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SpyEye vs. Tracker

17
Oct
2011

It has become clear that the creator of the banking Trojan SpyEye have added plugin support to their code. In this new design, these plugins can be used by third parties to add extra functions to the core bot.
The plugins are DLLs stored in the bot’s configuration file. Among the core plugins created for SpyEye is customconnector. As its name implies, this supports the bot’s communications with the botnet C&C or its collector. The collector is a malicious server which receives data harvested from the victim’s computer; it can be distinct from the C&C server.
Since the creator of SpyEye has outsourced the botnet’s links to the C&C server, different SpyEye operators can create unique protocols governing communications between bot and server. Naturally, these protocols could make it more difficult to track the activity of SpyEye botnets. Despite this, cybercriminals have not, so far, rushed to take advantage of this opportunity: SpyEye’s old protocol in the basic customconnector.dll is still in use. Even so, we have recently spotted some changes related to this plugin.

Each plugin has a configuration file attached. If the plugin is customconnector.dll, its configuration file will be customconnector.dll.cfg. Cybercriminals can insert plain-text fragments into this config file containing settings for the plugin’s functions. Since customconnector.dll is a communication plugin, its config file has always identified the botnet’s C&C servers. The botnet operator could easily switch to a new C&C server by introducing the new URLs into the text file and updating the configuration file in the botnet.

Here is a sample configuration file:


Figure 1. A configuration file for customconnector.dll

We can see several C&C URLs are identified in the configuration file. The bot tries to connect to these URLs one by one, looking for one which is currently active.

The diagram below shows how the plugin works on an infected computer:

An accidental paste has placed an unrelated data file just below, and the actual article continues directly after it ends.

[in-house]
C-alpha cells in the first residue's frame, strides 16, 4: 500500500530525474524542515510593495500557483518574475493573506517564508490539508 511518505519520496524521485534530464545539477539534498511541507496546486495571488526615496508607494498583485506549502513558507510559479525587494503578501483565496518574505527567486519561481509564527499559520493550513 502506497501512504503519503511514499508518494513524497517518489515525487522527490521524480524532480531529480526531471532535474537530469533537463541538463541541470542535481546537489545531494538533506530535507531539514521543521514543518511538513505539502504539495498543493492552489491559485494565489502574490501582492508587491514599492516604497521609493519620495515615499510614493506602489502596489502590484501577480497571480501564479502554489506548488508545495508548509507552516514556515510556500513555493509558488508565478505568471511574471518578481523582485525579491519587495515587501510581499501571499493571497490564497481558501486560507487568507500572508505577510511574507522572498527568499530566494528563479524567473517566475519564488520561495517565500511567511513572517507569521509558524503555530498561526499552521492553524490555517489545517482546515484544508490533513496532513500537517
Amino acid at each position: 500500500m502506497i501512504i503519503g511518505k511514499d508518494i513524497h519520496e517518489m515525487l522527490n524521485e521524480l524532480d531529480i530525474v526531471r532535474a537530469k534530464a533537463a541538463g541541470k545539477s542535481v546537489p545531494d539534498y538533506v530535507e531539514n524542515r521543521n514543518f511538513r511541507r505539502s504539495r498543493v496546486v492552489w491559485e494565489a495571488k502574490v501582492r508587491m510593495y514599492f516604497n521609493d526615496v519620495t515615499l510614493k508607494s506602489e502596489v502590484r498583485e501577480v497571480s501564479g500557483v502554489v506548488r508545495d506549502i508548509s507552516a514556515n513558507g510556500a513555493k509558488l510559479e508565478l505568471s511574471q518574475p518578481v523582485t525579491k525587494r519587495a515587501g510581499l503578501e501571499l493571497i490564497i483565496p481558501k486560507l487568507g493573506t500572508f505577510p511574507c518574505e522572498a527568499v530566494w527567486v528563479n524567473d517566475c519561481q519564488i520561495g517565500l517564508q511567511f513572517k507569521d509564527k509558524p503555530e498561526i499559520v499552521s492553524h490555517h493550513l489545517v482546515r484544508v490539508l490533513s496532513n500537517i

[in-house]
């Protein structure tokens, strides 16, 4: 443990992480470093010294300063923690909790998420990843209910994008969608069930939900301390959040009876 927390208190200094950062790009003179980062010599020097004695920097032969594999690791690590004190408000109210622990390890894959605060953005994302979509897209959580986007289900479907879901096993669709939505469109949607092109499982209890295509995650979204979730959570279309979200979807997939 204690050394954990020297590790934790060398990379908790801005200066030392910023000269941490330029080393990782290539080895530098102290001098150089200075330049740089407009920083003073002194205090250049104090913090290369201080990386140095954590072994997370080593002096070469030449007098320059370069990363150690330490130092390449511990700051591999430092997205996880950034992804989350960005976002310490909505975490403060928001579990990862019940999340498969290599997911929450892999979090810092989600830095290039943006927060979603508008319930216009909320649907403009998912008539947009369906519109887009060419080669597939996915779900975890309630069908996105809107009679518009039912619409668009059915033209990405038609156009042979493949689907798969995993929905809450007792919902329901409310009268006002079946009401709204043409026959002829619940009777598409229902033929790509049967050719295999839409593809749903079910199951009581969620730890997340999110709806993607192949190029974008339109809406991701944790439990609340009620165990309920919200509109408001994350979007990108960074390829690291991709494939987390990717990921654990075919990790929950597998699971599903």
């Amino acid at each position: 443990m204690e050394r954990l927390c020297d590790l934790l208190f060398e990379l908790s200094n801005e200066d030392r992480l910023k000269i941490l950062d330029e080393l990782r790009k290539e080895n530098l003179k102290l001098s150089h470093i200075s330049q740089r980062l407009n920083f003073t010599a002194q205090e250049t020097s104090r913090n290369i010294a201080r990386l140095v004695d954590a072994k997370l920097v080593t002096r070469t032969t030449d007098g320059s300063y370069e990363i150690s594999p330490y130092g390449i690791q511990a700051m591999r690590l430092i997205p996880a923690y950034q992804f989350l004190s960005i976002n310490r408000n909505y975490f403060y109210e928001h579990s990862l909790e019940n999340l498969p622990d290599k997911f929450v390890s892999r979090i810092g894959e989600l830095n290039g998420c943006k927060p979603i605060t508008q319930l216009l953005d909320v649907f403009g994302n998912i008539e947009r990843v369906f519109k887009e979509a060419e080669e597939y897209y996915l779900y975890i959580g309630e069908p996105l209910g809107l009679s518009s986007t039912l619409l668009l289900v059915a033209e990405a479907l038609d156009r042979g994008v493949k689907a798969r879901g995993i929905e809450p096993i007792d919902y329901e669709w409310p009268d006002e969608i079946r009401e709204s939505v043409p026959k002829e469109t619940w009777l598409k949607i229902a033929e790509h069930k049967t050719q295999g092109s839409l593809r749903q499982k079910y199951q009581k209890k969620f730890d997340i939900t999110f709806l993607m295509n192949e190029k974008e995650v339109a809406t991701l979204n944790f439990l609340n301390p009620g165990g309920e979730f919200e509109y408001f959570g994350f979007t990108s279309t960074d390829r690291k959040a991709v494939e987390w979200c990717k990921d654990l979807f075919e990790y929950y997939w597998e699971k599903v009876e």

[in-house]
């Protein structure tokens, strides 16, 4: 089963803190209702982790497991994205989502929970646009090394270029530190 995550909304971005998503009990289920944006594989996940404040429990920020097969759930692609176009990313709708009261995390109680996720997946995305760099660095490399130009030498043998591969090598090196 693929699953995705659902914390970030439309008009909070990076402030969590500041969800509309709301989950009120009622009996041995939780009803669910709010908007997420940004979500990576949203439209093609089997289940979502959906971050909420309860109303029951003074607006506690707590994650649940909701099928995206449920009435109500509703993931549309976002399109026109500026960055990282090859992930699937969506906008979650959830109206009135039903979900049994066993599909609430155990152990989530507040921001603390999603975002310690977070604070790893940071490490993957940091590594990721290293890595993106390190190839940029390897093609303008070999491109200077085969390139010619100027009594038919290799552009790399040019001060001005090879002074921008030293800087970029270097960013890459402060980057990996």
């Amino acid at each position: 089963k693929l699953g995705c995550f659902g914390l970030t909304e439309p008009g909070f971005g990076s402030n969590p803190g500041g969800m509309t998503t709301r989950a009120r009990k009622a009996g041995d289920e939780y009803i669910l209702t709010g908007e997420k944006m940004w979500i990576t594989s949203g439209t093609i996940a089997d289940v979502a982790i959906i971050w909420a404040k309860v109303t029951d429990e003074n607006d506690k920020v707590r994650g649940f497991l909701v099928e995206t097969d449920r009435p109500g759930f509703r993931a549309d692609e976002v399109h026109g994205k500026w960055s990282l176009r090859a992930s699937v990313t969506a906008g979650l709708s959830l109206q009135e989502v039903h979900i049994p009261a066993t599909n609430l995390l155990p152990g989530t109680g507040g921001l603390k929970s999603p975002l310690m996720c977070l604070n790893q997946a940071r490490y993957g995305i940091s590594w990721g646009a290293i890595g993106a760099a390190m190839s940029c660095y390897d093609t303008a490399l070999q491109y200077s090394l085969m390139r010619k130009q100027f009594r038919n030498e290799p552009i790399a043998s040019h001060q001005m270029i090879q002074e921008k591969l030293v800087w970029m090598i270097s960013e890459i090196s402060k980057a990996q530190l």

Figure 2. How the customconnector plugin works

Let’s now look into the changes we have identified. Unsurprisingly, these are related to the tracker abuse.ch. SpyEye developer and botnet operators have repeatedly complained about this tracker. Abuse.ch promptly publishes the URLs of SpyEye botnets C&C servers and ISPs can block infected clients’ access to them. It is not too difficult to retrieve C&C addresses from SpyEye’s separate configuration file – the original is stored in the bot’s body. The configuration file is in essence a password-protected zip archive. The password and configuration file can be recovered from an infected computer’s memory. After this, the plugins’ configuration files – including customconnector.dll.cfg – are available from the archive; the C&C URLs are easy to find in customconnector.dll.cfg. This process can and should have been done automatically, because many new bots are unleashed every day. For now, the robots are working: C&C URLs are being published and blocked.

So, everything is fine, right? Unfortunately, we recently discovered out that the URLs published in the file customconnector.dll.cfg are fakes.

We have seen this before in ZeuS. Just like in ZeuS, the cybercriminals have left traces of the old method to confuse malware analysts. On the face of it, there’s nothing new, but in fact there are some changes. In some versions of customconnector.dll, the content of the plugin’s configuration file is simply ignored, while the URLs identified in the DLL are used. The function Init() contained in customconnector.dll assembles the real C&C URLs from fragments.


Figure 3. Text fragments in the DLL from which C&C URLs are put together


Figure 4. Putting the C&C URLs together from isolated fragments


Figure 5. The botnet’s real C&C URLs retrieved on the fly from the DLL

Cybercriminals are gradually starting to experiment with the opportunities offered by the customconnector plugin. So far the communication protocol is not customizable, but cybercriminals have started using it to conceal the botnet’s C&C URLs from the tracker and from malware analysts. Of course, they will not stop at this, but luckily it costs money to develop new functions. We will keep our fingers crossed that we can detect any new tricks quickly and make it unprofitable for cybercriminals to keep making constant changes to the protocol used for communication between the bot and the C&C server.

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